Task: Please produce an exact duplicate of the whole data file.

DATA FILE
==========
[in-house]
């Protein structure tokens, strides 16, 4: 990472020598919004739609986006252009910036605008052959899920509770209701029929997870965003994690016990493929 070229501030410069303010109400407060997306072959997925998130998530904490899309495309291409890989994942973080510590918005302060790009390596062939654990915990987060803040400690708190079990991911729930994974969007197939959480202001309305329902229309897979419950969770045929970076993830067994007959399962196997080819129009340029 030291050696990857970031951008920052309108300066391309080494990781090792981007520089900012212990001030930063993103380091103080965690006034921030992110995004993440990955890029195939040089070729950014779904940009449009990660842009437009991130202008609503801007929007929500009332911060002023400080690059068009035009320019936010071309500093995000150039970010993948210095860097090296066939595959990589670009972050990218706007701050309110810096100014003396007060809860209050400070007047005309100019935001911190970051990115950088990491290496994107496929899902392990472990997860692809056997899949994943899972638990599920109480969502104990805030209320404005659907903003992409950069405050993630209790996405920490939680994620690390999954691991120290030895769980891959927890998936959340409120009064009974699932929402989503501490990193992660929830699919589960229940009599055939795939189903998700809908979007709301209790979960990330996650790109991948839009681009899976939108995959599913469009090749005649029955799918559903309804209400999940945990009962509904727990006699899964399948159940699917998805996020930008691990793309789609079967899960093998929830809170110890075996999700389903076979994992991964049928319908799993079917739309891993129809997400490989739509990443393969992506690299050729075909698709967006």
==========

[in-house]
């Protein structure tokens, strides 16, 4: 990472020598919004739609986006252009910036605008052959899920509770209701029929997870965003994690016990493929 070229501030410069303010109400407060997306072959997925998130998530904490899309495309291409890989994942973080510590918005302060790009390596062939654990915990987060803040400690708190079990991911729930994974969007197939959480202001309305329902229309897979419950969770045929970076993830067994007959399962196997080819129009340029 030291050696990857970031951008920052309108300066391309080494990781090792981007520089900012212990001030930063993103380091103080965690006034921030992110995004993440990955890029195939040089070729950014779904940009449009990660842009437009991130202008609503801007929007929500009332911060002023400080690059068009035009320019936010071309500093995000150039970010993948210095860097090296066939595959990589670009972050990218706007701050309110810096100014003396007060809860209050400070007047005309100019935001911190970051990115950088990491290496994107496929899902392990472990997860692809056997899949994943899972638990599920109480969502104990805030209320404005659907903003992409950069405050993630209790996405920490939680994620690390999954691991120290030895769980891959927890998936959340409120009064009974699932929402989503501490990193992660929830699919589960229940009599055939795939189903998700809908979007709301209790979960990330996650790109991948839009681009899976939108995959599913469009090749005649029955799918559903309804209400999940945990009962509904727990006699899964399948159940699917998805996020930008691990793309789609079967899960093998929830809170110890075996999700389903076979994992991964049928319908799993079917739309891993129809997400490989739509990443393969992506690299050729075909698709967006």